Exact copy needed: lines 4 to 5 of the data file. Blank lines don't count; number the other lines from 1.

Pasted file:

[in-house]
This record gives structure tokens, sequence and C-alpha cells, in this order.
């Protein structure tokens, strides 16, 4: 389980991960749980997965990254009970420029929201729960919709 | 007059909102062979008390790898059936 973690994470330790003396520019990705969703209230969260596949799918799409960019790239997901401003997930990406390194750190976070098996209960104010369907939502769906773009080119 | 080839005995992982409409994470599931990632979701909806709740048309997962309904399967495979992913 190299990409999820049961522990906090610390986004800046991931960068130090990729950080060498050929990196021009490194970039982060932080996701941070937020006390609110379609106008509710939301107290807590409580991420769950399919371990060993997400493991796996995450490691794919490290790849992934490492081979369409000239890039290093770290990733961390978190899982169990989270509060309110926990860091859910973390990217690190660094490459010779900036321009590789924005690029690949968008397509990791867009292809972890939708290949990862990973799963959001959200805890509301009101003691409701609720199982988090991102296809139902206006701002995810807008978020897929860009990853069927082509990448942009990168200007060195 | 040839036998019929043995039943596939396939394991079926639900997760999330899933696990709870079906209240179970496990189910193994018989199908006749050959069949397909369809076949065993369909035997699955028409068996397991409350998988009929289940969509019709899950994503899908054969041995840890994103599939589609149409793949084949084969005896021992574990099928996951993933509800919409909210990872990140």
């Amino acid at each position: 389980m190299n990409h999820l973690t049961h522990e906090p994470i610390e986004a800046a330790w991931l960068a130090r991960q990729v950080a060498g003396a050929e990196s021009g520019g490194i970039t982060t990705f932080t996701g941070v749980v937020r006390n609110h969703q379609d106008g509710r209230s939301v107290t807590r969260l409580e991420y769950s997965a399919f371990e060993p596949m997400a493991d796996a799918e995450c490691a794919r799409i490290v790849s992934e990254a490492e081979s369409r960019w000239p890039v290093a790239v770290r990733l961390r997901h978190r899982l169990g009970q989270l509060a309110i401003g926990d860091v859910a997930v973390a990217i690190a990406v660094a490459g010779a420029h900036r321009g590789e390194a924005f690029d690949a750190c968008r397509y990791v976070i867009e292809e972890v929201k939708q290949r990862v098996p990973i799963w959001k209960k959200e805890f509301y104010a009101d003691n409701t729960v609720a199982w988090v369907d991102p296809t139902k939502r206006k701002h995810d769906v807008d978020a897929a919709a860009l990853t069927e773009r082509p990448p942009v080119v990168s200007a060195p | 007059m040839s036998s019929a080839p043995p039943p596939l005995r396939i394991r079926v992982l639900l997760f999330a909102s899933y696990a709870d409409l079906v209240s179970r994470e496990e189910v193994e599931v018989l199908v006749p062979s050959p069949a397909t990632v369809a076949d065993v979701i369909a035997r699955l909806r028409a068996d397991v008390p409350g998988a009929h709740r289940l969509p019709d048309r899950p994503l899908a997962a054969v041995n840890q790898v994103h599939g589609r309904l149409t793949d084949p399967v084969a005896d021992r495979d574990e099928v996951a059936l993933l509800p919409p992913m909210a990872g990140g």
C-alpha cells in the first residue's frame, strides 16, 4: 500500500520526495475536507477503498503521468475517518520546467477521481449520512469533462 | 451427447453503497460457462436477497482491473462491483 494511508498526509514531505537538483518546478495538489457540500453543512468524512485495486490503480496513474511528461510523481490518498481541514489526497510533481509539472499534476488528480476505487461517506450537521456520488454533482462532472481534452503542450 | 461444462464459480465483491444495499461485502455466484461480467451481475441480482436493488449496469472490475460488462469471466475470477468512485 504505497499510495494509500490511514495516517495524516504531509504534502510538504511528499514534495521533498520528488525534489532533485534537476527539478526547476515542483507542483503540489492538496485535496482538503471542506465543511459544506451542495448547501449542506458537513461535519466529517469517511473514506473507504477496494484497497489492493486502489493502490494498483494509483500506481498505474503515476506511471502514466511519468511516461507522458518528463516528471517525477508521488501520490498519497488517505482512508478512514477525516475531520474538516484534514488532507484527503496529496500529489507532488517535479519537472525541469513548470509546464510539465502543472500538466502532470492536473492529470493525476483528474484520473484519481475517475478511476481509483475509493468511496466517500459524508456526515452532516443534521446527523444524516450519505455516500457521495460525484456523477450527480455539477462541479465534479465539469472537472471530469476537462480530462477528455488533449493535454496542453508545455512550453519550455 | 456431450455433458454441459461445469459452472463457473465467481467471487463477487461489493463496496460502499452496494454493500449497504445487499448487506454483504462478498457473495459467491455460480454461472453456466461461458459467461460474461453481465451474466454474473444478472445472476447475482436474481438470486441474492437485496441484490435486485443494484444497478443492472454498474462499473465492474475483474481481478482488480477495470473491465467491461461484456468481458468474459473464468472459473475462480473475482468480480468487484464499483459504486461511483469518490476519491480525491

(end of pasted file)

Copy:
């Amino acid at each position: 389980m190299n990409h999820l973690t049961h522990e906090p994470i610390e986004a800046a330790w991931l960068a130090r991960q990729v950080a060498g003396a050929e990196s021009g520019g490194i970039t982060t990705f932080t996701g941070v749980v937020r006390n609110h969703q379609d106008g509710r209230s939301v107290t807590r969260l409580e991420y769950s997965a399919f371990e060993p596949m997400a493991d796996a799918e995450c490691a794919r799409i490290v790849s992934e990254a490492e081979s369409r960019w000239p890039v290093a790239v770290r990733l961390r997901h978190r899982l169990g009970q989270l509060a309110i401003g926990d860091v859910a997930v973390a990217i690190a990406v660094a490459g010779a420029h900036r321009g590789e390194a924005f690029d690949a750190c968008r397509y990791v976070i867009e292809e972890v929201k939708q290949r990862v098996p990973i799963w959001k209960k959200e805890f509301y104010a009101d003691n409701t729960v609720a199982w988090v369907d991102p296809t139902k939502r206006k701002h995810d769906v807008d978020a897929a919709a860009l990853t069927e773009r082509p990448p942009v080119v990168s200007a060195p | 007059m040839s036998s019929a080839p043995p039943p596939l005995r396939i394991r079926v992982l639900l997760f999330a909102s899933y696990a709870d409409l079906v209240s179970r994470e496990e189910v193994e599931v018989l199908v006749p062979s050959p069949a397909t990632v369809a076949d065993v979701i369909a035997r699955l909806r028409a068996d397991v008390p409350g998988a009929h709740r289940l969509p019709d048309r899950p994503l899908a997962a054969v041995n840890q790898v994103h599939g589609r309904l149409t793949d084949p399967v084969a005896d021992r495979d574990e099928v996951a059936l993933l509800p919409p992913m909210a990872g990140g």
C-alpha cells in the first residue's frame, strides 16, 4: 500500500520526495475536507477503498503521468475517518520546467477521481449520512469533462 | 451427447453503497460457462436477497482491473462491483 494511508498526509514531505537538483518546478495538489457540500453543512468524512485495486490503480496513474511528461510523481490518498481541514489526497510533481509539472499534476488528480476505487461517506450537521456520488454533482462532472481534452503542450 | 461444462464459480465483491444495499461485502455466484461480467451481475441480482436493488449496469472490475460488462469471466475470477468512485 504505497499510495494509500490511514495516517495524516504531509504534502510538504511528499514534495521533498520528488525534489532533485534537476527539478526547476515542483507542483503540489492538496485535496482538503471542506465543511459544506451542495448547501449542506458537513461535519466529517469517511473514506473507504477496494484497497489492493486502489493502490494498483494509483500506481498505474503515476506511471502514466511519468511516461507522458518528463516528471517525477508521488501520490498519497488517505482512508478512514477525516475531520474538516484534514488532507484527503496529496500529489507532488517535479519537472525541469513548470509546464510539465502543472500538466502532470492536473492529470493525476483528474484520473484519481475517475478511476481509483475509493468511496466517500459524508456526515452532516443534521446527523444524516450519505455516500457521495460525484456523477450527480455539477462541479465534479465539469472537472471530469476537462480530462477528455488533449493535454496542453508545455512550453519550455 | 456431450455433458454441459461445469459452472463457473465467481467471487463477487461489493463496496460502499452496494454493500449497504445487499448487506454483504462478498457473495459467491455460480454461472453456466461461458459467461460474461453481465451474466454474473444478472445472476447475482436474481438470486441474492437485496441484490435486485443494484444497478443492472454498474462499473465492474475483474481481478482488480477495470473491465467491461461484456468481458468474459473464468472459473475462480473475482468480480468487484464499483459504486461511483469518490476519491480525491